Child Care Aware of America’s Symposium brings together individuals from across the country to discuss research, policy and practices related to the early child care and education community. Taking place May 1-4 in Arlington, Va., this year’s four-day event offers opportunities to connect with thought leaders, Congressional staff and early education professionals from across the nation.

Early Learning Nation asked participants and speakers, What does the symposium theme Unite/Disrupt/Transform mean to you? 

Read the full article.

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The American Rescue Plan’s Child Care Test Run

By CCAoA on April 11, 2022

The American Prospect

Clark’s grant is part of $39 billion in funding that the ARP sent to the child care sector in stabilization grants to keep programs from going under. The money has done precisely what it promised, keeping providers’ doors open and children enrolled. But it also did something else: It served as a test run for what it would look like if the federal government decided to make a substantial, ongoing investment in child care and early-childhood education. And it proved that such an investment would work.

On top of that, many states, controlled by both Democrats and Republicans, are putting the ARP child care funds toward the kinds of investments that Democrats had envisioned in the original Build Back Better package.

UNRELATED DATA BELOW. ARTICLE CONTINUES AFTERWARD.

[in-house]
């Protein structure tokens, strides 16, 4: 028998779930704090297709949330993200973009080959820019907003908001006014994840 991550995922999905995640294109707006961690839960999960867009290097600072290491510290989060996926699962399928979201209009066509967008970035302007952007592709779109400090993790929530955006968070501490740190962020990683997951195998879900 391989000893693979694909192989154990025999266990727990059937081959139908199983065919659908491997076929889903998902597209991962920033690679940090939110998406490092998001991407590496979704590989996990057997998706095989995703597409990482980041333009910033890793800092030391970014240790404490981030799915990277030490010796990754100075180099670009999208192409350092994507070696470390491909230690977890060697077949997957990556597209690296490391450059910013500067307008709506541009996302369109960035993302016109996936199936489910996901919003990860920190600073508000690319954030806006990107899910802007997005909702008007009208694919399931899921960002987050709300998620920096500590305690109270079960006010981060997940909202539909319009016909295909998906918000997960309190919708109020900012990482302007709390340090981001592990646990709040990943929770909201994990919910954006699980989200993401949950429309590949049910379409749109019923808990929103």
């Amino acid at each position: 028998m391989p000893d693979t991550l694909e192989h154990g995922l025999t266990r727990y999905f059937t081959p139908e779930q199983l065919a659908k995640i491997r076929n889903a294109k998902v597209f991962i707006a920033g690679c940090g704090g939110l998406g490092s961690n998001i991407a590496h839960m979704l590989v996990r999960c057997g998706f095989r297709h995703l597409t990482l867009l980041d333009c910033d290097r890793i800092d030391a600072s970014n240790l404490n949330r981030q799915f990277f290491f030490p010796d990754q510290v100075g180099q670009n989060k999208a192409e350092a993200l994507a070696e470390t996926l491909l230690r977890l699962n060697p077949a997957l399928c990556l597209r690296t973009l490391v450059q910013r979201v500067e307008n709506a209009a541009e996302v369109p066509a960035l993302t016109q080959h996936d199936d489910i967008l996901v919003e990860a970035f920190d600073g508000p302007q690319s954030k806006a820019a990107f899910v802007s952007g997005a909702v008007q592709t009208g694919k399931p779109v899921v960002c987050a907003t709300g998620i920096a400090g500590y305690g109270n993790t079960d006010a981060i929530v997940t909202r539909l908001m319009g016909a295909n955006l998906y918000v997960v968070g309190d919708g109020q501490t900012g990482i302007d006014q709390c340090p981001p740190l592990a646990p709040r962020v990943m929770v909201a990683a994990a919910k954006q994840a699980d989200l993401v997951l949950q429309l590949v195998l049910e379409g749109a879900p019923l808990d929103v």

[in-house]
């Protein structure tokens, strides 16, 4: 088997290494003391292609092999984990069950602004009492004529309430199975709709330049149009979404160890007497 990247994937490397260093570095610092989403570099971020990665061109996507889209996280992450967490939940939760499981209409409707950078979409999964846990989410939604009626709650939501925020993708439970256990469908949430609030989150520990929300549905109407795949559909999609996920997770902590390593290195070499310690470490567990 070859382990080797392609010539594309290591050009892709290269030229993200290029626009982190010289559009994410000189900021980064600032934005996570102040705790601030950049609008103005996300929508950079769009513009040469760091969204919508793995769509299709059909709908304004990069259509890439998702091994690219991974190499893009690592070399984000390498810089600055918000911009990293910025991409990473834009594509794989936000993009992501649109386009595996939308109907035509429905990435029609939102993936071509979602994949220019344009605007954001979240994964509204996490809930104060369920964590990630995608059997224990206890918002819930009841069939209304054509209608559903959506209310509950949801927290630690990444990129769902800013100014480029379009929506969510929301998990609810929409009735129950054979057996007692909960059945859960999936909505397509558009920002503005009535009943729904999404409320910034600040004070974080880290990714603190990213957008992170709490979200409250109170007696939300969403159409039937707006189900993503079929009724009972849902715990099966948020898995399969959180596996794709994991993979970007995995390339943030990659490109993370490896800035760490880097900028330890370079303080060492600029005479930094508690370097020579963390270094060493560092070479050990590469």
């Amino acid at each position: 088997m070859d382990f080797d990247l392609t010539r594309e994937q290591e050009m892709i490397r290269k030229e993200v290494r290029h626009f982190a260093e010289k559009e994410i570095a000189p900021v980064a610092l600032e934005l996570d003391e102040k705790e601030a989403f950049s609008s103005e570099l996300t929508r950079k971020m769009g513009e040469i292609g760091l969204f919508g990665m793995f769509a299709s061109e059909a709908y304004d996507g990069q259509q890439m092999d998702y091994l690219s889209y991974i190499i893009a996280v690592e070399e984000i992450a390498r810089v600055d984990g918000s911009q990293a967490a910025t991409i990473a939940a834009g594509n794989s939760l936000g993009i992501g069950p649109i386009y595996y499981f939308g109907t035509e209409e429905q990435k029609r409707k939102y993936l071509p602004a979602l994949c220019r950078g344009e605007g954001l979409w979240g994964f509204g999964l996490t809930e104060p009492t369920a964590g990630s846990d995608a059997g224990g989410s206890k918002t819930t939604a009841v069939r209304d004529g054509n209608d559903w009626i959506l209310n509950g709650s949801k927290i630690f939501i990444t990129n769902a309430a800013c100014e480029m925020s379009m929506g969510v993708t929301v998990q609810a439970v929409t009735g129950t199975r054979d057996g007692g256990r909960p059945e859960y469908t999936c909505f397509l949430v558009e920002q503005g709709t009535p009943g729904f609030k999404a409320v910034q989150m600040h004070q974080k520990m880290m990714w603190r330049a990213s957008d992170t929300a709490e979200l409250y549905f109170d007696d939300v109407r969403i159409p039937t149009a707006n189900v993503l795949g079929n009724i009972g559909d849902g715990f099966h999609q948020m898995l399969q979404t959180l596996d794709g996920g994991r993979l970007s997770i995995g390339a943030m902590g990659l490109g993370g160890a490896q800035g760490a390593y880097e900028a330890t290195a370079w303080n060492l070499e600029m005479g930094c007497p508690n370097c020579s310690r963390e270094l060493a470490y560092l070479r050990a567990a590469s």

“That tells us there is an opening for additional resources that support those kind of policy changes,” said Anne Hedgepeth, deputy chief of policy at Child Care Aware of America.

Many states and providers put the grants toward higher compensation to try to solve the staffing issue, but when the money dries up, providers will once again be strapped to pay their teachers competitively. That will mean the return of wait lists and classroom closures. “We’ll see programs having to shutter their doors,” Hedgepeth said. Providers will have no choice but to keep increasing prices on already-stretched families.

“Every state will have now managed a robust grant program in their child care systems where they reached thousands of programs and providers,” Hedgepeth said. The kind of investment that would have been made through Build Back Better “really lends itself to leveraging the systems that have been built under the American Rescue Plan Act funding.”

Read the full article.

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The States with the Most and Least Affordable Child Care

By CCAoA on March 31, 2022

U.S. News & World Report

Child care is one of the biggest expenses for working parents. In over half of states, full-time care for an infant costs more than college tuition, according to Child Care Aware of America, an organization that advocates for more affordable child care. But costs vary hugely depending on where you are in the country, from around $5,400 a year to take care of a 4-year-old in Mississippi to almost $17,000 a year in Massachusetts.

“A lot of parents would like to send their children to a formal, paid child care program, where they could get a really good foundation for kindergarten, but parents can’t afford what it would actually cost to provide that kind of care,” says Kristina Haynie, a data analyst at Child Care Aware.

What makes something affordable, of course, depends on how much a family makes and what kind of care they need. Caring for babies costs more than caring for toddlers, and a daycare center may charge more than someone offering care out of their home. In a report released in February, Child Care Aware ranked states by affordability by calculating the average price for full-time care in 2020 and comparing that to median incomes for single and married parents.

Read the full article.